Last Wednesday, McLaren and Mercedes both ran at Silverstone, however they used split configurations, so they never used the same part of Tarmac. Mercedes used the section with the Formula 1 starting grid, which includes Stowe corner, while McLaren ran out of the old pit lane – with its layout including the fast-right hander Copse.

I get that chasing performance is banned – but can you learn anything?

While teams aren’t allowed to chase performance, naturally every time they run a Formula 1 car – whether it’s current spec or old spec – they learn something. After a winter break, it allows the teams to shake off the cobwebs and run through the procedures they do with absolute precision on a race weekend – from starting the car and directing the car out of the garage to welcoming the car back in, putting it on a trolley and wheeling the machine back into the garage.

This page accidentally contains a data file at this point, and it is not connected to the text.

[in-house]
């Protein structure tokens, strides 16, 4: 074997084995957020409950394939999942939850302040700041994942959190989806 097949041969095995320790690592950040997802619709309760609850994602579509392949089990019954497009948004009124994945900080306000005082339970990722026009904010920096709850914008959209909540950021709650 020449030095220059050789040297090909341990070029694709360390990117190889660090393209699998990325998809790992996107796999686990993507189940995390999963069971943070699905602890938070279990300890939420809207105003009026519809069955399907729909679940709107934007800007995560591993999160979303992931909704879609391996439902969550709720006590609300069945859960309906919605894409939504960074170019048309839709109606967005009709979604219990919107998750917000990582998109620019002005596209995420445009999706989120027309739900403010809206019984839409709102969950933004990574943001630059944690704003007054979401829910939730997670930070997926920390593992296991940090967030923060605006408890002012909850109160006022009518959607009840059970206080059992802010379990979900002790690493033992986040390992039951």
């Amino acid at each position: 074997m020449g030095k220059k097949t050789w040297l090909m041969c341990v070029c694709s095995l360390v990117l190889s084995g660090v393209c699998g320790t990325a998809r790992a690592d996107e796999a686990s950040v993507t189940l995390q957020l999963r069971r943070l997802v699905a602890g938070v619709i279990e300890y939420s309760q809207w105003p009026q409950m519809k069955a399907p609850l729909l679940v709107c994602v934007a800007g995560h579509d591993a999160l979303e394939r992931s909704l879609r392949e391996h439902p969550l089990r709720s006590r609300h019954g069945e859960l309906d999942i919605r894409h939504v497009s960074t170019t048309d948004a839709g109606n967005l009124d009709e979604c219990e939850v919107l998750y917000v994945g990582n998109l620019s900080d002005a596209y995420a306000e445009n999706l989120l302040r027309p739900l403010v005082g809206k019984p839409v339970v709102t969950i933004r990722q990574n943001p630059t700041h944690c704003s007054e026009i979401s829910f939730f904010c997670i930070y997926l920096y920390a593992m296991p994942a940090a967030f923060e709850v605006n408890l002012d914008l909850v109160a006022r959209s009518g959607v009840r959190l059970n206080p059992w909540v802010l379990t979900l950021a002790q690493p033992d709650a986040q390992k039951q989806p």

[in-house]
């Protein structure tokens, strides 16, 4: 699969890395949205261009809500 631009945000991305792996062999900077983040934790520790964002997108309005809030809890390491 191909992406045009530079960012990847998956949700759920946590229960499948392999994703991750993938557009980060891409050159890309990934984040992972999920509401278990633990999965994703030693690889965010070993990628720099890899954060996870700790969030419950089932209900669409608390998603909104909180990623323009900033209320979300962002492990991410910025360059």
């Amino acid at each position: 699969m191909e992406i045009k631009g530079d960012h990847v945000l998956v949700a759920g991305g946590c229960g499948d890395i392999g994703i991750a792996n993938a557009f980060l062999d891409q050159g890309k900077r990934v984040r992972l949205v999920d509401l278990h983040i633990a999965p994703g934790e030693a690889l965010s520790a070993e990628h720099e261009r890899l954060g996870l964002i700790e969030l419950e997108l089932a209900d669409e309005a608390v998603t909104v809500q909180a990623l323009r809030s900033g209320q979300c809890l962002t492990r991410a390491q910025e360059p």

Drivers can practice exiting the garage, too, with scenarios created to mimic narrow pit lanes like Monaco – where visibility is poor and a lot of steering lock is required to make the turn – and bigger ones at purpose-built venues like Bahrain and Abu Dhabi.

ANALYSIS: Loyalty, title-winning ambitions and unwavering faith – Norris and McLaren is a partnership that just works

Once running was over, the pack up began instantly, with the car needing to be boxed up and sent straight to Bahrain. The team have their second filming day just before running gets under way on Wednesday, in conditions that will likely be significantly drier and warmer than they experienced at Silverstone.